The tradition of decorating public trees offered fellowship and entertainment to people who couldn’t afford trees for their families—but even in public, the generosity was selective. (With exceptions: the Brooklyn Christmas Tree Society, for instance, was described in 1895 as “most catholic in its benefits: it knows neither race nor creed—only neglected children.”) In segregated Orlando, in 1927, Santa Claus paused only briefly at the “Negro Christmas tree” before moving on to the main municipal tree and Christmas party, for whites only, at Lake Eola. The Ku Klux Klan has carried on the tradition. In 1993, they sued to add KKK designs to a tree in Columbus, Ohio; six years later, they topped a tree with a swastika in Fort Pierce, Florida; and just this month, they rallied in Irving, Texas, to force a Muslim peace rally to disassociate from Irving’s municipal tree-lighting ceremony. (And give all tree-lovers, myself included, a moment before invoking the Nazis, who tried to reclaim the German heritage of Christmas trees, playing up the pre-Christian, pagan, Nordic associations of the Yule log. They loved their Christmas trees, too, but not those inflected by “Americanism,” which, one Nazi holiday greeting opined, had distorted “the Feast of Christmas root and branch” into “a racket with jazz and drinking.” The National Socialist Party preferred a gift-laden, public “Christmas Tree for All,” which, they hoped, manifested “a sense of justice that is entirely characteristic of the race.”)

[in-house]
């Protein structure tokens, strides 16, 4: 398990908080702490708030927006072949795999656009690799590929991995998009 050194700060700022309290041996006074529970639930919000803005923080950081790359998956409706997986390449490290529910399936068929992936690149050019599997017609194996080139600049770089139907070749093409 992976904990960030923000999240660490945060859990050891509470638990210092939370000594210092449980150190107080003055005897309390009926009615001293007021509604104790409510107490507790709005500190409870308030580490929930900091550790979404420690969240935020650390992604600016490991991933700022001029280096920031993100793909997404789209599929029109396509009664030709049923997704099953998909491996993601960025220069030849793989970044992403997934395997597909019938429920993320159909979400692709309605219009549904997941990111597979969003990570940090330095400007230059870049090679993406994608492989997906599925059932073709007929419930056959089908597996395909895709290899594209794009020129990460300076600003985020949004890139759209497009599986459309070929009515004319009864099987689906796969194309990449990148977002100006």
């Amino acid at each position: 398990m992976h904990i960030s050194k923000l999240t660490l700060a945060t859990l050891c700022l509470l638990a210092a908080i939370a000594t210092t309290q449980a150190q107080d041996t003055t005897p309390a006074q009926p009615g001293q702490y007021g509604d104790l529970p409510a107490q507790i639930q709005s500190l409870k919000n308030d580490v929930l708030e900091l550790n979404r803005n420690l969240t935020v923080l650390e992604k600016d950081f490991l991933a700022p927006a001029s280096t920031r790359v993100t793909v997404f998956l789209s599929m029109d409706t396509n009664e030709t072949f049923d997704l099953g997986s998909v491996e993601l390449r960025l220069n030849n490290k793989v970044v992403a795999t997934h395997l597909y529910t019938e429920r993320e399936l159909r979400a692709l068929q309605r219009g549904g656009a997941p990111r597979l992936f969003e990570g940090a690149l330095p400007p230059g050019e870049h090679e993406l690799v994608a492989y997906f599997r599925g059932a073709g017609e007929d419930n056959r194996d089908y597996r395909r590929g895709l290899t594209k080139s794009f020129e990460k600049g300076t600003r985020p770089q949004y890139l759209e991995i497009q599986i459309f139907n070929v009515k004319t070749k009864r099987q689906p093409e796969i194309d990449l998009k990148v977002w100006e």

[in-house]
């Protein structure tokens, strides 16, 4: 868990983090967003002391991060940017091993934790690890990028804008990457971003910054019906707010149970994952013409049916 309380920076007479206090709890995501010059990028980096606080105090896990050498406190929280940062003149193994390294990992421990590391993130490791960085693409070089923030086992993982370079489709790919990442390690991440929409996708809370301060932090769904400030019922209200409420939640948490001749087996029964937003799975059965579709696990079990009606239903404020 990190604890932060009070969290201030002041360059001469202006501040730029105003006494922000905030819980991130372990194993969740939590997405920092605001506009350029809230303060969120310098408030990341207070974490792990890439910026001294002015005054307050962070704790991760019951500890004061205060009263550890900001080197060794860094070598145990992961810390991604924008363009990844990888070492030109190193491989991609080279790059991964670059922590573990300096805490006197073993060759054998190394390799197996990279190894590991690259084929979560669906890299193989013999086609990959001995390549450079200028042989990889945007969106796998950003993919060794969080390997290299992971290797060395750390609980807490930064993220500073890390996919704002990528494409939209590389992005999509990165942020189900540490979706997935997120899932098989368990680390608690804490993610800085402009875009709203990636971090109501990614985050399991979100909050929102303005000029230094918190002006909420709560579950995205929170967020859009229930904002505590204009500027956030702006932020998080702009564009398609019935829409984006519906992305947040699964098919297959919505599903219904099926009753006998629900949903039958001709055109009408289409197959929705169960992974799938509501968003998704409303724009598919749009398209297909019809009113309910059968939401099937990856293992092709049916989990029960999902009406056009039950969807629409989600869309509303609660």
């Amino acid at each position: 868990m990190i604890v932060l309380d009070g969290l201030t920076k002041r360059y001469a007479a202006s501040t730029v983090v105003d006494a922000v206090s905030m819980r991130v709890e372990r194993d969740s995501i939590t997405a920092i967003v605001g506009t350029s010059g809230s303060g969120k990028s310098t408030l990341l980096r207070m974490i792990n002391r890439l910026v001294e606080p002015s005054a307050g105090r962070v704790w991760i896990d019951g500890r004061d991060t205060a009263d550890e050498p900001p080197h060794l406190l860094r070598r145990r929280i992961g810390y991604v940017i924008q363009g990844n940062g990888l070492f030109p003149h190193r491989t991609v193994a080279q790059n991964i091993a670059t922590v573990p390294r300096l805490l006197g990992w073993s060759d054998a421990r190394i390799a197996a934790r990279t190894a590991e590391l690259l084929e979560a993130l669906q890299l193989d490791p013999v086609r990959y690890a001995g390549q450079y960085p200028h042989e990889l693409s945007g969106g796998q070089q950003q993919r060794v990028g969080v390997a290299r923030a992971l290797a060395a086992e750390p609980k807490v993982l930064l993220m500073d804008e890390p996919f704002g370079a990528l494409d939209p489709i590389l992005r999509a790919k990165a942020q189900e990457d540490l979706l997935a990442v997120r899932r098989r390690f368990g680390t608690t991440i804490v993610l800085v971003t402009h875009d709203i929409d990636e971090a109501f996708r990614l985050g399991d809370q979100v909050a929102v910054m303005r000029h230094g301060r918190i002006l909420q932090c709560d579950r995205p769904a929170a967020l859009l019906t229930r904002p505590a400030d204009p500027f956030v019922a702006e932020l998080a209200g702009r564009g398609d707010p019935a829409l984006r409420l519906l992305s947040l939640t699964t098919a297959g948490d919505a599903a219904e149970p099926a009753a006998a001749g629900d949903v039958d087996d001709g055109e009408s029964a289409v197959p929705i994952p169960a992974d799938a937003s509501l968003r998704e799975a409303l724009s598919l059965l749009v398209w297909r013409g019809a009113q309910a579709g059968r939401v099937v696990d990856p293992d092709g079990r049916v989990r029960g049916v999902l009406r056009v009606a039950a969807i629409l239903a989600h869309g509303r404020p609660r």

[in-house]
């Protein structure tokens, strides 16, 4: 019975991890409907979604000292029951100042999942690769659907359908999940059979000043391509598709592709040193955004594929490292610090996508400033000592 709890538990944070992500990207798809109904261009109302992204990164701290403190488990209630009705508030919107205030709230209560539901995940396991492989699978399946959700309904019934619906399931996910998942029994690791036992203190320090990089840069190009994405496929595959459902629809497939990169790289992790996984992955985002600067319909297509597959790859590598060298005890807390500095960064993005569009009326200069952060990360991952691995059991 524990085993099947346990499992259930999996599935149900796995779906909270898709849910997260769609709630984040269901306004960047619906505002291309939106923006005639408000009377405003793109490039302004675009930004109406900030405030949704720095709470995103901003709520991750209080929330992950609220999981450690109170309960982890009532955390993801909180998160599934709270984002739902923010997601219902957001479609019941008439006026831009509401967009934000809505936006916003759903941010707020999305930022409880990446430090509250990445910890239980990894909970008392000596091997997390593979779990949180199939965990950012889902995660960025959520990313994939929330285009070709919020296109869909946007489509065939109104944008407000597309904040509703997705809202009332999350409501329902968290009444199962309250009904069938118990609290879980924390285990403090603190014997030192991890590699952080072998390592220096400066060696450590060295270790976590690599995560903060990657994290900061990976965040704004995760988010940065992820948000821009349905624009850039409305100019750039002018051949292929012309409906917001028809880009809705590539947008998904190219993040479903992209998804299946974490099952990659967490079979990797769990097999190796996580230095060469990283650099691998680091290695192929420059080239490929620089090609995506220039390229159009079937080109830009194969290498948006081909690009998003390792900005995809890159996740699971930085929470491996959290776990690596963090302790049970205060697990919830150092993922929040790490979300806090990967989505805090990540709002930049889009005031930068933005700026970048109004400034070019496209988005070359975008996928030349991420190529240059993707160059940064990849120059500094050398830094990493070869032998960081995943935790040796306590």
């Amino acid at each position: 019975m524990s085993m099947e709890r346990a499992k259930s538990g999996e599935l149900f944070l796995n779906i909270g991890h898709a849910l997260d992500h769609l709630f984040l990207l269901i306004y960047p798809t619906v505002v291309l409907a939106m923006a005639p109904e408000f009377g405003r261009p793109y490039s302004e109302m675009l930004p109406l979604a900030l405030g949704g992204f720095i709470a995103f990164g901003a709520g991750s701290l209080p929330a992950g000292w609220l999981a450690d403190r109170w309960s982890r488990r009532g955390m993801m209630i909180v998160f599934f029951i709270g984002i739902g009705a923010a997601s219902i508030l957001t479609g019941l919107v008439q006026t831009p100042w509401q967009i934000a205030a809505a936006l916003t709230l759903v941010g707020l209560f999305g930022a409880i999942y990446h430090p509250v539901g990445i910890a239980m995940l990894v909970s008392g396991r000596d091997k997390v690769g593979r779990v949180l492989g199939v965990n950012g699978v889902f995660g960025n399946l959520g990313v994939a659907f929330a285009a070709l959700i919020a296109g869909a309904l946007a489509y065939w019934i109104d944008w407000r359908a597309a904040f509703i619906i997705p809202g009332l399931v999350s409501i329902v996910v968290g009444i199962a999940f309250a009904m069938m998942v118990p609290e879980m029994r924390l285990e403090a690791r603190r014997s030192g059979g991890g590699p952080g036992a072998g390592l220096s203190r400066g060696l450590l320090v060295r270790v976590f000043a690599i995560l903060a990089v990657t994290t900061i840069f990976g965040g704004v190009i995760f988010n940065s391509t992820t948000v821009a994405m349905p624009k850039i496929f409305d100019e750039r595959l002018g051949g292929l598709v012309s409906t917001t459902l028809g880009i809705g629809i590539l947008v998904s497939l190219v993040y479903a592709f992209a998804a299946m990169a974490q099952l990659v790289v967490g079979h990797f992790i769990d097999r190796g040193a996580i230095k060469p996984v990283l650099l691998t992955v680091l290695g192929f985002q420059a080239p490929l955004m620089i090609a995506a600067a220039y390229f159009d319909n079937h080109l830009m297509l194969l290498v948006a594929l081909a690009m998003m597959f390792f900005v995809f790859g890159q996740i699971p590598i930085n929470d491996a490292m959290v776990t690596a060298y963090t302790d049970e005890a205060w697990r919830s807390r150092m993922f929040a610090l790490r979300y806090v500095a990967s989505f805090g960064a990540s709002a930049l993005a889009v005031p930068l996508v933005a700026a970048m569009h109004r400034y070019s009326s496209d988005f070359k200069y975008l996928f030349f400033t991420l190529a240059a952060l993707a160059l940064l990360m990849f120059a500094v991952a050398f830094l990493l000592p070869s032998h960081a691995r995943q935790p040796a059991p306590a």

Anyone seeking to cast blame for the “War on Christmas” would do well to remember that Christmas trees went to war with us first—thanks, Hessians! The state anthem “Maryland! My Maryland!” which demands vengeance against “the Northern scum,” is set to “O Tannenbaum.” (“Your boughs can teach a lesson,” one version of the Christmas song says.) During World War II, Americans destroyed their German and Japanese glass ornaments. In December 1962, when North Korea objected to the twenty-five-foot-tall Christmas tree raised by American soldiers in the demilitarized zone, the UN command declared, “Free people all over the world have been decorating trees this way for more than 1900 years … We are not going to stop now.”